Bryan Fuller's Hannibal series is considered by some to be one of the most famous examples of queerbaiting in TV history, but it almost gave us the gay kiss we wanted and deserved.
Entertainment Weeklyinterviewed Fuller about the show, and specifically, the relationship and chemistry between its two leads, Mads Mikkelsen's Hannibal Lecter and Hugh Dancy's Will Graham. In the interview, Fuller admitted that he initially didn't plan on portraying the relationship in a sexual or romantic way.
"It started out as kind of a fascination with how straight guys interact with each other in a romantic way that is not sexual," Fuller told EW. "Initially, I didn't want to misrepresent Thomas Harris' characters because they clearly have heterosexual leanings in the source material, but as with the kids these days, that sexuality became much more fluid over the course of the series."
In fact, Fuller said going in that direction was as much the actors' decision as his. "They really helped kind of leach that romance out of the page into something that was actionable that became writing dialogue that was 'Is Hannibal in love with me?' and 'Do you ache for him?'" Fuller said. "I was just following the lead of the actors, as opposed to having a gay agenda. The gay agenda came later."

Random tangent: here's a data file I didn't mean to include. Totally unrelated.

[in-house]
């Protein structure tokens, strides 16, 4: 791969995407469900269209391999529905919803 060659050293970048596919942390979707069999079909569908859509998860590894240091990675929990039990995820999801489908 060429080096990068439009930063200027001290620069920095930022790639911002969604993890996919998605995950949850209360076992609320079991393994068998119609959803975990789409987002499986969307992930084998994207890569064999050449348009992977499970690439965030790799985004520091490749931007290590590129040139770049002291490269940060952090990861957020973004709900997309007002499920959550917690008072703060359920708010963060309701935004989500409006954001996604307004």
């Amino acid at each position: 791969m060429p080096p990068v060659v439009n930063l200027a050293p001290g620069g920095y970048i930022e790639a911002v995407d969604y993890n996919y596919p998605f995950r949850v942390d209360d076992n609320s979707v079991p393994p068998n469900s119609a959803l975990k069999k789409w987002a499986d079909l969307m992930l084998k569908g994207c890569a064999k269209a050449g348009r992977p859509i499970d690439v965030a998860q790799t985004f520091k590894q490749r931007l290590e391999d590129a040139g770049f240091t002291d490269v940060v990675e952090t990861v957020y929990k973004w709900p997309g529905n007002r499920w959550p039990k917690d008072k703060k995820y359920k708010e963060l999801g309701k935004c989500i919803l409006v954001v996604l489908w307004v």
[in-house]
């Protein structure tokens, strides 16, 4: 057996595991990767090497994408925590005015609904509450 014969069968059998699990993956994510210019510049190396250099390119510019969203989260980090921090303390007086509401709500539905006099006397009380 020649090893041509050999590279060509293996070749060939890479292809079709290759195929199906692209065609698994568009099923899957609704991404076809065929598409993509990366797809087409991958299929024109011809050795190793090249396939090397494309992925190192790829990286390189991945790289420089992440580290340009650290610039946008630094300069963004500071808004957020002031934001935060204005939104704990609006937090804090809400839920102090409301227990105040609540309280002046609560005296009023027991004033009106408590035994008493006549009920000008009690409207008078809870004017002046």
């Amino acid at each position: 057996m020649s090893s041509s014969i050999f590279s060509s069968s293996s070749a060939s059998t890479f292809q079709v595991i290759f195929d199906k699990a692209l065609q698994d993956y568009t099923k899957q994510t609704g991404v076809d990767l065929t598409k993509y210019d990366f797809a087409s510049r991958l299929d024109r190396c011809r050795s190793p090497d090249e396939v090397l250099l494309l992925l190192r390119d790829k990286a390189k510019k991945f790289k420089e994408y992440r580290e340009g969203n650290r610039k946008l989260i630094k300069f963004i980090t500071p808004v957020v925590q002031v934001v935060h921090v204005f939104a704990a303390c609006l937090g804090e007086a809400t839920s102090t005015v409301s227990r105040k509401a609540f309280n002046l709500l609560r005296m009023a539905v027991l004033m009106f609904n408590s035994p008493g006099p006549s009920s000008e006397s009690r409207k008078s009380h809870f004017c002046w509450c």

Fuller also went on to talk about how Hannibal's line to Will, "I have let you know me - see me. I gave you a rare gift, but you didn't want it," was inspired by the film Avatar, and that writer Don Mancini (Chucky) was overjoyed when the characters' feelings started to become more textual in the third season.
Perhaps the biggest soundbite Fuller dropped, though, was about the show's series finale, where Will and Hannibal embrace and fall off a cliff together.
"There were several takes and there was never any actual lip-locking," Fuller said. "But there was a lingering where Mads' lips parted, hovering over Will's mouth in a way that went on...for a while. When I was watching dailies, it seemed like an eternity."
"The issue for me was always, I didn't want to make their love story expectational or artificial or forced. I always wanted it to be organic," he continued. "I didn't know in that moment if it would cross over into that level of physicality beyond holding each other, and there was something about holding each other and leaning into each other and looking deeply into each other's eyes that felt more authentic and more romantic to me than a kiss ever would."
But now, he thinks he would do it differently.
"If I had to do it again, I might suggest to kiss and see how it played," he said. "But neither of the actors were ever afraid of going there. If there were any concerns, it was always just about remaining authentic. That certainly was my goal because, yes, I absolutely wanted to see them kiss. That would be wank bank material for the best of us."